Teresa Anderson, MPH

The Arc California

Prevention Coordinator




March 6-7, 2015

32nd Annual Cal-TASH Conference Hilton Hotel/Orange County Airport Come celebrate TASH's 40th Anniversary & the 25th Anniversary of the ADA Keynotes: April Regester, Ph.D - University of Missouri, St. Louis Sue Swenson, Director of the Office of Special Education Programs.


March 8-10, 2015

Save the Date: The 8th Annual Developmental Disabilities Public Policy Conference by The Arc and United Cerebral Palsy in California at the Holiday Inn - Sacramento Capitol Plaza, 300 J St, Sacramento, CA 95814 (NEW SITE), Phone:(916) 446-0100 (916) 446-0100. Every year we host a public policy conference featuring legislators, lobbyist, advocates, policymakers, and other speakers who deal with issues impacting people with intellectual and developmental disabilities and their families. Attendees include family members, self-advocates, direct support professionals, attorneys, and executive/ professional staff from community agencies and regional centers. Topics Covered: National Public Policy, State Budget Overview, Advocacy, Healthcare, New and Proposed Legislation, IHSS, Mental Health, LTSS and Olmstead Related Issues, Work, Education, Trusts, Conservatorship, Crime and Abuse of People with Disabilities, and more. Visit our webpage to see last years' program (all documents and PowerPoints are on this site) and eventually the 2015 conference: click here.


April 13-15, 2015

Save the Date: The 2015 Disability Policy Seminar will be at a new location, the Renaissance Washington DC Downtown Hotel, 999 9th Street NW, Washington, DC 20001. The annual Disability Policy Seminar brings together advocates for people with intellectual and developmental disabilities with public policy experts and the staff of a variety of hosting organizations who serve people with I/DD to go in-depth on pressing policy issues and other topics of importance to the I/DD movement during two full-day sessions in Washington, D.C. The Seminar culminates with a third day spent on Capitol Hill where attendees have the opportunity to meet with their elected officials. Each year approximately 700 people take advantage of this chance to learn, discuss, network and advocate for change. Hosted by: The Arc, United Cerebral Palsy (UCP), Association of University Centers on Disabilities (AUCD), American Association on Intellectual and Developmental Disabilities (AAIDD), National Association of Councils on Developmental Disabilities (NACDD), and Self-Advocates Becoming Empowered (SABE). Disability Policy Seminar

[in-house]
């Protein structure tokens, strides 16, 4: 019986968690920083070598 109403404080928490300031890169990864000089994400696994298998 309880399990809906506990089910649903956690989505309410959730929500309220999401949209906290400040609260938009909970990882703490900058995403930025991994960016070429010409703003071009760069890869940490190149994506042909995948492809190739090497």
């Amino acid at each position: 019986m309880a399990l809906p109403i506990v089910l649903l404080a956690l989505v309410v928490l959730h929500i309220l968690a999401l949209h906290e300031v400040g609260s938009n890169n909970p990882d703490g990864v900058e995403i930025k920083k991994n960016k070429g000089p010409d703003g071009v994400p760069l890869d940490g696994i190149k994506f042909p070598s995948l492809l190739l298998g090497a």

June 1-4, 2015

The AAIDD Annual Meeting will be held in Louisville, KY, provides researchers, clinicians, practitioners, educators, policymakers, local, state and federal agencies, and advocates with cutting edge research, effective practices, and valuable information on important policy initiatives. Conference Hotel: The Galt House of Louisville.


October 3 - 5, 2015

The Arc's 2015 National Convention, Indianapolis, Indiana



California Department of Developmental Services Its Process for Assessing Fees Paid by Parents of Children Living in Residential Facilities Is Woefully Inefficient and Inconsistent

Report 2014-118

Elaine M. Howle, CPA, State Auditor


"As requested by the Joint Legislative Audit Committee, the California State Auditor presents this audit report concerning administration of the Parental Fee Program by the California Department of Developmental Services (Developmental Services). The Parental Fee Program assesses a fee to parents of children under the age of 18 who receive 24-hour out-of-home care.


This report concludes that the process Developmental Services uses to assess parental fees is riddled with unnecessary delays, lack of documentation, incorrect calculations, and inconsistent staff interpretations. For instance, because Developmental Services does not hold regional centers accountable for providing required reports of children newly placed in out-of-home care, months or even years pass before Developmental Services becomes aware of the need to assess fees on certain families, causing a significant loss in unbilled parental fees. Applying the results of our analysis of a selection of accounts to the roughly 250 assessments Developmental Services performs each year, we estimate the annual amount of unbilled fees ranges from $740,000 to $1.1 million.


Further, Developmental Services could not provide documentation to support over 40 percent of the fee assessments we reviewed and incorrectly calculated many others. In fact, we found instances in which Developmental Services incorrectly assessed fees by hundreds of dollars per month due to various staff errors. We also noted that staff required documentation of certain expenses from some families but not from others. We observed similar errors, lack of documentation, and inconsistent staff interpretations with the process Developmental Services uses to review parents' appeals of fees. Because Developmental Services' appeals process considers additional expenses and deductions that are not taken into account in the initial fee assessment process, 95 percent of all appeals result in a fee reduction.